Since I’m self-employed I won’t be able to take a maternity leave (I never have in the past so no big deal), but it also means that I won’t always be able to sleep when the baby sleeps. Plus, I’m a breastfeeding mom so add in feedings every two hours and it seems like I’m setting myself up for another disaster cocktail when it comes to sleep.
But, here’s how I’m going to make sure I get an adequate amount of sleep.
- Cut back my work hours: I already don’t work more than 40 hours per week and try to limit myself to no more than 5 hours total all weekend. But, for the first month after giving birth, I’m cutting back to no more than 20 hours per week of work so I will be able to take time to do some sleeping while the baby sleeps.
- My partner is taking an entire month off of work: Thanks to his traditional job, he has more options to have paid off time than me. Therefore, he’ll take a month off work so I can get as much sleep as possible and focus on recovering from birth.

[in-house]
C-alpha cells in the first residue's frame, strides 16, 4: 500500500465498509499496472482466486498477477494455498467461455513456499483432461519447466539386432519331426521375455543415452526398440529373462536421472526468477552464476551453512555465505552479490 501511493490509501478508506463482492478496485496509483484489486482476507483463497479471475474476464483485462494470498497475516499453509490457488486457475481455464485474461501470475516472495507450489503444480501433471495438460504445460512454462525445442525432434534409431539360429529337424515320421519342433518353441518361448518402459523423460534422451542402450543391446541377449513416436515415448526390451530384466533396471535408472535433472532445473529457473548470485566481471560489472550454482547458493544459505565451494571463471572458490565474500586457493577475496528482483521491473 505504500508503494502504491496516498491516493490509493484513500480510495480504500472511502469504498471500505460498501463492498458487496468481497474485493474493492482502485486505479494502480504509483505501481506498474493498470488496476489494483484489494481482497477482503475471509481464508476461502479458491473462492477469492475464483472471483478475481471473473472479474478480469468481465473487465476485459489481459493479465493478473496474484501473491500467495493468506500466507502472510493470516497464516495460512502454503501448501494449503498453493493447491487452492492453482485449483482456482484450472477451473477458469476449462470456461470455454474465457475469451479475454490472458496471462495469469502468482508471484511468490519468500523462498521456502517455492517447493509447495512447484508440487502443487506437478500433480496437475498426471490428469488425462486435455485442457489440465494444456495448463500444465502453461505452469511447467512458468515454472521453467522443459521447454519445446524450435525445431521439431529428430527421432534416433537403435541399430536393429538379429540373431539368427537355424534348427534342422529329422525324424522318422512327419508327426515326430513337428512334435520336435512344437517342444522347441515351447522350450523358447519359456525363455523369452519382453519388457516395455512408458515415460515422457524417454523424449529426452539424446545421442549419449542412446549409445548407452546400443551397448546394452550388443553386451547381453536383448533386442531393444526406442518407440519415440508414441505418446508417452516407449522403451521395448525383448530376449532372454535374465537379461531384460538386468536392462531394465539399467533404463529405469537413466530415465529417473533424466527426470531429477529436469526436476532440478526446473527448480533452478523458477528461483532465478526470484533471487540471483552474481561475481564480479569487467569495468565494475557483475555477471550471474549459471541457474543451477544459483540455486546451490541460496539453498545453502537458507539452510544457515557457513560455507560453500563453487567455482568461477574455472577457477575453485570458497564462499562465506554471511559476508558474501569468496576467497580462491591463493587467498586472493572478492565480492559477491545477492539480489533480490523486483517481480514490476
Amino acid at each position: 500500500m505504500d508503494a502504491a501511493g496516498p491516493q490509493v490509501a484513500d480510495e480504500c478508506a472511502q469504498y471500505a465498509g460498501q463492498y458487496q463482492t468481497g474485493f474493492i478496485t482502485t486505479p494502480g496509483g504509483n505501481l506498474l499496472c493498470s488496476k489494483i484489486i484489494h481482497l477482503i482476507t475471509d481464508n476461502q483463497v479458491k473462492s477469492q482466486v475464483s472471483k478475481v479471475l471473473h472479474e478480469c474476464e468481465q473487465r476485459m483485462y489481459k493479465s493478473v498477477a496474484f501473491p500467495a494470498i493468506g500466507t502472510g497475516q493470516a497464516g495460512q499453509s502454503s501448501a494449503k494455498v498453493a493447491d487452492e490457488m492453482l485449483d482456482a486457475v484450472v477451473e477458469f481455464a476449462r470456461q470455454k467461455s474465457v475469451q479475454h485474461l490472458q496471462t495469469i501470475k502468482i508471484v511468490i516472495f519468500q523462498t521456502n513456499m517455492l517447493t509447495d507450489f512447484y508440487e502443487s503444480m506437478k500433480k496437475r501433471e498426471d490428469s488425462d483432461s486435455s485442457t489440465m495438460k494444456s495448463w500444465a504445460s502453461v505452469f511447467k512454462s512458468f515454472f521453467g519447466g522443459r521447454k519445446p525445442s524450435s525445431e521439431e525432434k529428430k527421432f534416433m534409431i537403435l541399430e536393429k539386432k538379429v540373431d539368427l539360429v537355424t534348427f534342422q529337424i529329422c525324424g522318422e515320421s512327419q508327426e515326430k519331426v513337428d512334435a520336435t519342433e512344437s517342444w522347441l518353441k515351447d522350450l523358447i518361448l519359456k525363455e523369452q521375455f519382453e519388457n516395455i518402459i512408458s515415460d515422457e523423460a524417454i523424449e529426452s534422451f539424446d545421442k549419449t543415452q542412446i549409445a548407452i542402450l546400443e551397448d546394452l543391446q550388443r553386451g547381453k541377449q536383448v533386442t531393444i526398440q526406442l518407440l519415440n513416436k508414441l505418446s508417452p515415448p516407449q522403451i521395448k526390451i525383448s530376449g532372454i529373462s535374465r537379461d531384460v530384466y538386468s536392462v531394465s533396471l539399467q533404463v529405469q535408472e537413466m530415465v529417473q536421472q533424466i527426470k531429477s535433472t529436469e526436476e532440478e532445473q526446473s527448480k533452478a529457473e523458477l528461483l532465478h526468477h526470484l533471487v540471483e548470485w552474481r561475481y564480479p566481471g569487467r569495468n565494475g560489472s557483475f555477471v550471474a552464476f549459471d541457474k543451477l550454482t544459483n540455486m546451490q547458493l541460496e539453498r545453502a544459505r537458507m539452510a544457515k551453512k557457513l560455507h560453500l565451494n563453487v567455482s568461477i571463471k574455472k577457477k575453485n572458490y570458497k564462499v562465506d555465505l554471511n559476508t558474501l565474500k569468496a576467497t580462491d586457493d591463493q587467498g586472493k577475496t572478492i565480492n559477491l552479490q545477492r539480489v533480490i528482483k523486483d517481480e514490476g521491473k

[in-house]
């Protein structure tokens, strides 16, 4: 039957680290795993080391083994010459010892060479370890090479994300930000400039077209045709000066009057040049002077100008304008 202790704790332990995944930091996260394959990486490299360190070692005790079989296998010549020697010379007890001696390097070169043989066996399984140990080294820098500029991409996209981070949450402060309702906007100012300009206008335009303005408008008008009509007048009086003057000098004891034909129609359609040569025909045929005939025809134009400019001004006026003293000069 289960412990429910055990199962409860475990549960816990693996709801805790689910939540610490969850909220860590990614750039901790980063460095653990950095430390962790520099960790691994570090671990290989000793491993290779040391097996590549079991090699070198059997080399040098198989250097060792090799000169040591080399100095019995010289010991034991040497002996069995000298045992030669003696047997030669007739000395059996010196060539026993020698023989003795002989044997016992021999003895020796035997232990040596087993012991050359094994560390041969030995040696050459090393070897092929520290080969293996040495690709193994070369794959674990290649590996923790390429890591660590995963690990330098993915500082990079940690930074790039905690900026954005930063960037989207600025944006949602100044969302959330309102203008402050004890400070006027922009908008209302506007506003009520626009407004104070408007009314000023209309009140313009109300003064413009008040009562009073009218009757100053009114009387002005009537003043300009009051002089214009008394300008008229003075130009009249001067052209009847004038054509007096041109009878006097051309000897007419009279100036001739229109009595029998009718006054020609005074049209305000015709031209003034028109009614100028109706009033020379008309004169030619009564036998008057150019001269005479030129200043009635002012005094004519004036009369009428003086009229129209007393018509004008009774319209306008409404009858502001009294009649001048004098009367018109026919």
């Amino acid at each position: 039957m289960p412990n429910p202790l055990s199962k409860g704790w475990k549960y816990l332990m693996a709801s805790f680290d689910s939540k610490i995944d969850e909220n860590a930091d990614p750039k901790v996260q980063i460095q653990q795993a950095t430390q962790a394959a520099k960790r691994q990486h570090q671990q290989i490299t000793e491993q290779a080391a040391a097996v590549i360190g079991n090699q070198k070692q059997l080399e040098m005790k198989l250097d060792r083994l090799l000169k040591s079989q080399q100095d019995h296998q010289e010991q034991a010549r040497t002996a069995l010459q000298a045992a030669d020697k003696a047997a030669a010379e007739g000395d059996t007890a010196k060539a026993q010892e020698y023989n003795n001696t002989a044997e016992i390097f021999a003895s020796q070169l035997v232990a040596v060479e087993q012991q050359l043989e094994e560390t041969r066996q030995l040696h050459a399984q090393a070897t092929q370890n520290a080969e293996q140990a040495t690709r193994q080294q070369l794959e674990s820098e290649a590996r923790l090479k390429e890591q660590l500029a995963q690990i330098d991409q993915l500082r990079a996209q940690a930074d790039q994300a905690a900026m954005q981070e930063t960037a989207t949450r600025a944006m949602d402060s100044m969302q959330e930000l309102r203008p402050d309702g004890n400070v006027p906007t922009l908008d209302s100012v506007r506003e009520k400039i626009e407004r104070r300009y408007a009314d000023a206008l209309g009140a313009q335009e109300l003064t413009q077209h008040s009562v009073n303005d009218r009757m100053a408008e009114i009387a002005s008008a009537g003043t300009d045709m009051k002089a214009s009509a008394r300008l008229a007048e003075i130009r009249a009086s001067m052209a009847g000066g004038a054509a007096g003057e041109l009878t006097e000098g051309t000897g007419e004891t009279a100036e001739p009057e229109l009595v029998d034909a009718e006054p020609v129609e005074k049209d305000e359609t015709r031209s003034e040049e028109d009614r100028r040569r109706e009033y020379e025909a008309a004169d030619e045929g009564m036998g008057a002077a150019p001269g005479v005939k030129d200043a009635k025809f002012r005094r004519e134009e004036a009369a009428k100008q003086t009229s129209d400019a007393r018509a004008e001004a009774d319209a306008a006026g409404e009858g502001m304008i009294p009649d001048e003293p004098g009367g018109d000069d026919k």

- Pump: I’ve already invested in the Nanobebe Starter Set and I’m currently narrowed down to two hands-free pumps that I’m considering to make pumping as convenient as possible. This will allow my partner to be able to feed the baby and me to be able to get more than 2 hours of sleep increments during the nighttime.
Now, I understand that every new mom has different things that they’ll have to deal with. However, making time for sleep is something that you don’t want to sacrifice as I feel that it plays a big part in whether or not you experience postpartum depression and/or how severe it is.